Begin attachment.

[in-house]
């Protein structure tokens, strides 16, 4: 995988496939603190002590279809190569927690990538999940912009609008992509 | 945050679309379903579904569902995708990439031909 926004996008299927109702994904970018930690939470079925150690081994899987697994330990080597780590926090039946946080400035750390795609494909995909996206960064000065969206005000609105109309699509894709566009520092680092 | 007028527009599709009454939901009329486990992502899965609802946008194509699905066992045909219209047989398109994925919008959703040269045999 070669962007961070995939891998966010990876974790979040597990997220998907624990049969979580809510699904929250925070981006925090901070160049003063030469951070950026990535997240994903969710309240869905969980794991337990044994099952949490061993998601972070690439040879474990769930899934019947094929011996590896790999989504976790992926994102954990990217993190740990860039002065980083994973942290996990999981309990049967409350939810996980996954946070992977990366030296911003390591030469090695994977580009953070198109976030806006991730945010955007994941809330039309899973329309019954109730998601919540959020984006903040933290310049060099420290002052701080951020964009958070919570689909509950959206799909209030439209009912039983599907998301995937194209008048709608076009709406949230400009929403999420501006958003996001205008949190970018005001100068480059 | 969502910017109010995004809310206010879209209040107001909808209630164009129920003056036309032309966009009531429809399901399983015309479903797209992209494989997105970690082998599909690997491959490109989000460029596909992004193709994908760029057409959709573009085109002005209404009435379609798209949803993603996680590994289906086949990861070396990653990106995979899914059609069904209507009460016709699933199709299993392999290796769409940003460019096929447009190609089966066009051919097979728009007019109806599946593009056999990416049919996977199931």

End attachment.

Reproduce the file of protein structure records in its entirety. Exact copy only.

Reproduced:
[in-house]
């Protein structure tokens, strides 16, 4: 995988496939603190002590279809190569927690990538999940912009609008992509 | 945050679309379903579904569902995708990439031909 926004996008299927109702994904970018930690939470079925150690081994899987697994330990080597780590926090039946946080400035750390795609494909995909996206960064000065969206005000609105109309699509894709566009520092680092 | 007028527009599709009454939901009329486990992502899965609802946008194509699905066992045909219209047989398109994925919008959703040269045999 070669962007961070995939891998966010990876974790979040597990997220998907624990049969979580809510699904929250925070981006925090901070160049003063030469951070950026990535997240994903969710309240869905969980794991337990044994099952949490061993998601972070690439040879474990769930899934019947094929011996590896790999989504976790992926994102954990990217993190740990860039002065980083994973942290996990999981309990049967409350939810996980996954946070992977990366030296911003390591030469090695994977580009953070198109976030806006991730945010955007994941809330039309899973329309019954109730998601919540959020984006903040933290310049060099420290002052701080951020964009958070919570689909509950959206799909209030439209009912039983599907998301995937194209008048709608076009709406949230400009929403999420501006958003996001205008949190970018005001100068480059 | 969502910017109010995004809310206010879209209040107001909808209630164009129920003056036309032309966009009531429809399901399983015309479903797209992209494989997105970690082998599909690997491959490109989000460029596909992004193709994908760029057409959709573009085109002005209404009435379609798209949803993603996680590994289906086949990861070396990653990106995979899914059609069904209507009460016709699933199709299993392999290796769409940003460019096929447009190609089966066009051919097979728009007019109806599946593009056999990416049919996977199931």